But most of the things people are getting hand-wavy about, namely the words “assassination” and “U.S. citizen” have nothing to do with the legality of the decision at all. And that’s why there’s so much “OMG THE GOVERNMENT CAN KILL US ALL NOW!!!!!” nonsense going on.

              Though I do admit, if you plan on making propaganda videos for al Qaeda then fleeing to hide out with other al Qaeda officials in remote areas of Yemen, Pakistan, etc., you may have something to worry about. Short of that, I’m pretty sure you’ll be fine.

              • DK says:

                What kind of person do you take me for that I would only care about the law and constitution if it affected me? (But of course, every time someone says ‘Don’t worry, this will only happen to this narrow category of people’ you can be sure there are a thousand other exceptions just waiting to be deployed.)

                Your zeal in supporting the assassination (because that is what is it, in plain English) of persons (regardless of their citizenship) in the basis of secret evidence is disturbing.

                It’s amazing how often I’ve seen people pulling this trick of demanding that all the words we use to describe this are wrong. Better not to describe it at all, I suppose.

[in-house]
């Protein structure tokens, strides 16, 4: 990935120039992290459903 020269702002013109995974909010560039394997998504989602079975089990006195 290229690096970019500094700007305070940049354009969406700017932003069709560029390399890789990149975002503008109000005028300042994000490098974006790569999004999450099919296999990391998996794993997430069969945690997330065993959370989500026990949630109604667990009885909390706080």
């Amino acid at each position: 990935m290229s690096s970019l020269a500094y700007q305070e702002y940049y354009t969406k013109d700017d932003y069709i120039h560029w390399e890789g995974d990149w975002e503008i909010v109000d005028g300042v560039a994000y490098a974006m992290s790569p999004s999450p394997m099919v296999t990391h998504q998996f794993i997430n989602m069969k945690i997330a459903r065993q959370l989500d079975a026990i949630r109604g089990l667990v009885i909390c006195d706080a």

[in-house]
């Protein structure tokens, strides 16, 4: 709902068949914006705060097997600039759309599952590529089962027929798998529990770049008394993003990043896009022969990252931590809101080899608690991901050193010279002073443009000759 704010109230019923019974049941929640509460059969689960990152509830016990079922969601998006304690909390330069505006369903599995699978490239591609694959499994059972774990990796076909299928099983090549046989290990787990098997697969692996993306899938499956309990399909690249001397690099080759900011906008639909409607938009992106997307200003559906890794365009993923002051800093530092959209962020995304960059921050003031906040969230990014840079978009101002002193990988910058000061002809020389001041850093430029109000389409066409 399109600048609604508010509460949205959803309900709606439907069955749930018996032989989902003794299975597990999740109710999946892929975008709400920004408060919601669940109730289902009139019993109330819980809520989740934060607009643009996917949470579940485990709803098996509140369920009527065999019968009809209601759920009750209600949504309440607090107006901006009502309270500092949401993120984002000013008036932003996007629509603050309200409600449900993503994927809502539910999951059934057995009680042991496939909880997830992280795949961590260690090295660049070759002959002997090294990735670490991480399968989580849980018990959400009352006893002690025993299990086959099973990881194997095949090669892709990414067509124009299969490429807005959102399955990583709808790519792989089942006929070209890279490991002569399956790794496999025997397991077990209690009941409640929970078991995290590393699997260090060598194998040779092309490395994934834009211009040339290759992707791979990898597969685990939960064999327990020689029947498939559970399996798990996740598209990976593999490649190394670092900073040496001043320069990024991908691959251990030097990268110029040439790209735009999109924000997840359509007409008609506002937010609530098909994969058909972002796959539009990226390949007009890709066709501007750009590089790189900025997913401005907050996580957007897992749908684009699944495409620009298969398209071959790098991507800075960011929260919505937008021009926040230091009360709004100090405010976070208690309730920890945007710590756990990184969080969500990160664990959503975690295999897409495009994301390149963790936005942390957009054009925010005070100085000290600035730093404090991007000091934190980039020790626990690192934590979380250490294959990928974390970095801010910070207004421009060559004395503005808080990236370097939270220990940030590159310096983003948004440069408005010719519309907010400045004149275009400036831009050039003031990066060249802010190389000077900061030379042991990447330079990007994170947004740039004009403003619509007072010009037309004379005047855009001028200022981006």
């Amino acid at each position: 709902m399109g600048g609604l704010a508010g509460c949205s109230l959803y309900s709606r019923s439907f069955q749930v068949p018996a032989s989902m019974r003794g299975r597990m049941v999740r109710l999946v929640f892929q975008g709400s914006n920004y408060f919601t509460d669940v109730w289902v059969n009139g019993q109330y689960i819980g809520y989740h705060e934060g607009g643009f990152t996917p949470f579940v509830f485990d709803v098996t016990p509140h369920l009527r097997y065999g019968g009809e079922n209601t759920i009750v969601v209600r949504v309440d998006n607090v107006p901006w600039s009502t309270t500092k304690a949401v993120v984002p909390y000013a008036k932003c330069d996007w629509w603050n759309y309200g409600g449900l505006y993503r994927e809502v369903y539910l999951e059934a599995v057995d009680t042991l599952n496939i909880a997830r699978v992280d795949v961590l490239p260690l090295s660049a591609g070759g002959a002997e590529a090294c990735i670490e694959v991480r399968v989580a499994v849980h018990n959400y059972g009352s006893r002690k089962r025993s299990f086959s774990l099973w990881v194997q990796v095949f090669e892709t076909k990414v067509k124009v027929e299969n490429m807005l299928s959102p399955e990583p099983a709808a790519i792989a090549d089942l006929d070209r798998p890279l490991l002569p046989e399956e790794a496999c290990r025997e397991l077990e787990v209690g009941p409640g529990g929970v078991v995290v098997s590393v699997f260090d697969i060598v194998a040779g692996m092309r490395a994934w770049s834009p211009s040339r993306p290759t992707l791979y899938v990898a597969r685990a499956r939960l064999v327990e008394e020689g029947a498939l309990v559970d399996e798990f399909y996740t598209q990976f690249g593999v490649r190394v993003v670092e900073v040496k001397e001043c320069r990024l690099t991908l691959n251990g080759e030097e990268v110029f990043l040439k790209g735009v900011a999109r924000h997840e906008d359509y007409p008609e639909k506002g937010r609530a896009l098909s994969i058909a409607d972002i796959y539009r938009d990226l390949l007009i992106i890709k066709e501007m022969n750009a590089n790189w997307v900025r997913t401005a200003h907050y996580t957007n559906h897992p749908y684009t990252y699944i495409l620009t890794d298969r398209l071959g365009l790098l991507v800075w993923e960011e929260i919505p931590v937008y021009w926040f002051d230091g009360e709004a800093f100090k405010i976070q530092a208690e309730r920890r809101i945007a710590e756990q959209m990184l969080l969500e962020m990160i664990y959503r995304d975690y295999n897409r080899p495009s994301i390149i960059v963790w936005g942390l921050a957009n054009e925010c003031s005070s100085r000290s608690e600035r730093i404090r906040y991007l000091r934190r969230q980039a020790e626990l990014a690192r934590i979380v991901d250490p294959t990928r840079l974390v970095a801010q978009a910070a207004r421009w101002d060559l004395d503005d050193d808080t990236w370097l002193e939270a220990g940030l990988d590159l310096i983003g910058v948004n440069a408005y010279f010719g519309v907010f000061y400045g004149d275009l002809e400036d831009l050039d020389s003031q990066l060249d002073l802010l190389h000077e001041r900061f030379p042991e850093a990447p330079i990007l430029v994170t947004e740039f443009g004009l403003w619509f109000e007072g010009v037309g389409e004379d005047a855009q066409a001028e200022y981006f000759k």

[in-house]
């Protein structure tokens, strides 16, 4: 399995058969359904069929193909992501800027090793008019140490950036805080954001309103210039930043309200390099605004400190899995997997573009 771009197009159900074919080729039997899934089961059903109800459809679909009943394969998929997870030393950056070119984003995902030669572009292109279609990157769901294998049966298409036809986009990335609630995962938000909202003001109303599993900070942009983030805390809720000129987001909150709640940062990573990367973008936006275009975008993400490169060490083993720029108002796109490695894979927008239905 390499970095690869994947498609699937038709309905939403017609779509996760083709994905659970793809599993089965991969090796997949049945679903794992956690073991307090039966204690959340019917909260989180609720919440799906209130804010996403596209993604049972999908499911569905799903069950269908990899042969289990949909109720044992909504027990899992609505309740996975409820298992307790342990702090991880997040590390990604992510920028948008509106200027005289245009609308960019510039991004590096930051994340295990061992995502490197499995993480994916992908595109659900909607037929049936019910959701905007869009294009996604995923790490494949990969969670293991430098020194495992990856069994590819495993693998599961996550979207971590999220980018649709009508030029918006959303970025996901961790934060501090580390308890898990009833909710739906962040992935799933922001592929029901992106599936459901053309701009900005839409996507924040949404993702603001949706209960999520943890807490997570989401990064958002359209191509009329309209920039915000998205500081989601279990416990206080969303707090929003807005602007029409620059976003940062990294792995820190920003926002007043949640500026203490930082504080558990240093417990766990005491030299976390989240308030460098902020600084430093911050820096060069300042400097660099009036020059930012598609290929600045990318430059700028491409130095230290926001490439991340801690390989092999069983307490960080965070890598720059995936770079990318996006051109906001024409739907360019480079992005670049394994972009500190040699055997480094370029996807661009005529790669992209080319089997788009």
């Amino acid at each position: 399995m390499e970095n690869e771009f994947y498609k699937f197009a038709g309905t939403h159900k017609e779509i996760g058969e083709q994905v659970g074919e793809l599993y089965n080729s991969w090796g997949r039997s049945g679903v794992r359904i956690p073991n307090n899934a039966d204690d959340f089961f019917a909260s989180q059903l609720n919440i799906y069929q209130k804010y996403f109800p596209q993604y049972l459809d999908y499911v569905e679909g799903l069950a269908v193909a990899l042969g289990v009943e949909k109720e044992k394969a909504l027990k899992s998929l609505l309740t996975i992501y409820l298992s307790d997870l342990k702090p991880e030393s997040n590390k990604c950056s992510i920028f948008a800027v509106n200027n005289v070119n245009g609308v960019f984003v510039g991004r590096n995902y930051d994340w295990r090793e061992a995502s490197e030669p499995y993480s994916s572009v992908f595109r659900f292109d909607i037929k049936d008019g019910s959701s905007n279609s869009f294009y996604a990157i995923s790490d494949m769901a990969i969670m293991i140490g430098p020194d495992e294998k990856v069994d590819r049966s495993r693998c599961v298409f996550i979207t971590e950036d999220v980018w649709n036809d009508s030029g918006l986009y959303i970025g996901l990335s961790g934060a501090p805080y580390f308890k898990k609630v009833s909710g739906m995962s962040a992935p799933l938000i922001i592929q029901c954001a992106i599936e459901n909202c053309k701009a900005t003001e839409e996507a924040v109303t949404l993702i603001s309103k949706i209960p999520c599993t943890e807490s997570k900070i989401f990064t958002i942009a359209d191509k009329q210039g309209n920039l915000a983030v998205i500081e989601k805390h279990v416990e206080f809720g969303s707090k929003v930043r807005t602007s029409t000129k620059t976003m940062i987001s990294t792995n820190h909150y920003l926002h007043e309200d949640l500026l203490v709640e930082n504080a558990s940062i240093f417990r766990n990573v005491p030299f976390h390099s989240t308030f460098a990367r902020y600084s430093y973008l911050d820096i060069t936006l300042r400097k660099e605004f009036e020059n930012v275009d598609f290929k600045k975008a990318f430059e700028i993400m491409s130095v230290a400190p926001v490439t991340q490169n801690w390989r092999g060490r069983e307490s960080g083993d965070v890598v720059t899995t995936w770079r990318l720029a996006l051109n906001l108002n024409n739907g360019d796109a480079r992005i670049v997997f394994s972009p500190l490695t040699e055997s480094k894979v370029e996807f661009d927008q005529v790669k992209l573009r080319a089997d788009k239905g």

I wonder why?

                • Ed Marshall says:

                  I take you for a shithouse lawyer, who hasn’t thought long enough about rights. This country has decided as a matter of policy to kill people that the national security establishment has decided are AQ wherever they are in the world.

                  I’m not a huge fan of this policy, I can think of any number of caveats about it. However, the idea that American citizens in bad-guy land are deserving of some extra-consideration of their human rights is not just stupid (it is, and it’s fucking weird for the left to pitch this idea) it’s a sop to nationalism. If he was Yemeni, I guess it wouldn’t have been a problem to blow him to hell.

                  If you want to make the case that we shouldn’t be blowing people up based on DOD recommendations, make that case. Don’t rely on some new standard of human rights where an American passport puts you in a new category. I not only reject that, I think it’s dangerous.

                • Given the number of facts that aren’t in dispute about al-Awlaki’s involvement with al Qaeda and choice of venue to shack up in, I’m very curious as to what these thousands of exceptions are supposed to be.

                  And you can call it an assassination and blather about “plain English” all you want, that still has no bearing on its illegality. If you want to call it an assassination, fine, we’ll call it an assassination, and no I don’t have a problem with it, because it CLEARLY isn’t illegal under international law. I honestly don’t understand how anyone can not understand this without being willfully obtuse. Do you think the U.S. violated (current) international law when they killed Yamamoto? That they couldn’t kill Hitler with a drone in 1944?

              • Murc says:

                The evidence behind these decisions, such as it were, is always secret. Because they’re military decisions. The question here is whether there has to be a domestic trial before he can be targeted, and that seems wholly unsupported by any reasonable view of precedent and due process rights.